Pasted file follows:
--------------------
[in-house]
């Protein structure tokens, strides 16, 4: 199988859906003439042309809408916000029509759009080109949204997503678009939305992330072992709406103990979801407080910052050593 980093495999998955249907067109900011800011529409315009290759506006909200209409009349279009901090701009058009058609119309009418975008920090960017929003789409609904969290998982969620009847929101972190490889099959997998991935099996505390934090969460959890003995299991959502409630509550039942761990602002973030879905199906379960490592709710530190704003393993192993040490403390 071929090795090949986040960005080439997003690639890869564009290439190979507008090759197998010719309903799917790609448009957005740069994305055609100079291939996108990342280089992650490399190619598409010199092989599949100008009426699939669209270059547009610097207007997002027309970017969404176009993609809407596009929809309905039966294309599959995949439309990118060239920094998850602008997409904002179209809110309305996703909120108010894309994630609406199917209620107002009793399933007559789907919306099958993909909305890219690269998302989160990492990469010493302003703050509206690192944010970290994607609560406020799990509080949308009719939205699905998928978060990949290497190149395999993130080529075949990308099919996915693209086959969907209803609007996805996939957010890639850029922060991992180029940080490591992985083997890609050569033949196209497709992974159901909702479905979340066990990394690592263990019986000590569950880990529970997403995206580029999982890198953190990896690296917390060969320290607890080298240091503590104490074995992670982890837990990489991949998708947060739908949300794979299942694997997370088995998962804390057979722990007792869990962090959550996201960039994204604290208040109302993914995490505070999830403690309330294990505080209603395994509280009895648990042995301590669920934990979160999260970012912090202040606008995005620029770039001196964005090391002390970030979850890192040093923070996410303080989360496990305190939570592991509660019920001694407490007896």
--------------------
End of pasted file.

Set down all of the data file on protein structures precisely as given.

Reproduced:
[in-house]
């Protein structure tokens, strides 16, 4: 199988859906003439042309809408916000029509759009080109949204997503678009939305992330072992709406103990979801407080910052050593 980093495999998955249907067109900011800011529409315009290759506006909200209409009349279009901090701009058009058609119309009418975008920090960017929003789409609904969290998982969620009847929101972190490889099959997998991935099996505390934090969460959890003995299991959502409630509550039942761990602002973030879905199906379960490592709710530190704003393993192993040490403390 071929090795090949986040960005080439997003690639890869564009290439190979507008090759197998010719309903799917790609448009957005740069994305055609100079291939996108990342280089992650490399190619598409010199092989599949100008009426699939669209270059547009610097207007997002027309970017969404176009993609809407596009929809309905039966294309599959995949439309990118060239920094998850602008997409904002179209809110309305996703909120108010894309994630609406199917209620107002009793399933007559789907919306099958993909909305890219690269998302989160990492990469010493302003703050509206690192944010970290994607609560406020799990509080949308009719939205699905998928978060990949290497190149395999993130080529075949990308099919996915693209086959969907209803609007996805996939957010890639850029922060991992180029940080490591992985083997890609050569033949196209497709992974159901909702479905979340066990990394690592263990019986000590569950880990529970997403995206580029999982890198953190990896690296917390060969320290607890080298240091503590104490074995992670982890837990990489991949998708947060739908949300794979299942694997997370088995998962804390057979722990007792869990962090959550996201960039994204604290208040109302993914995490505070999830403690309330294990505080209603395994509280009895648990042995301590669920934990979160999260970012912090202040606008995005620029770039001196964005090391002390970030979850890192040093923070996410303080989360496990305190939570592991509660019920001694407490007896």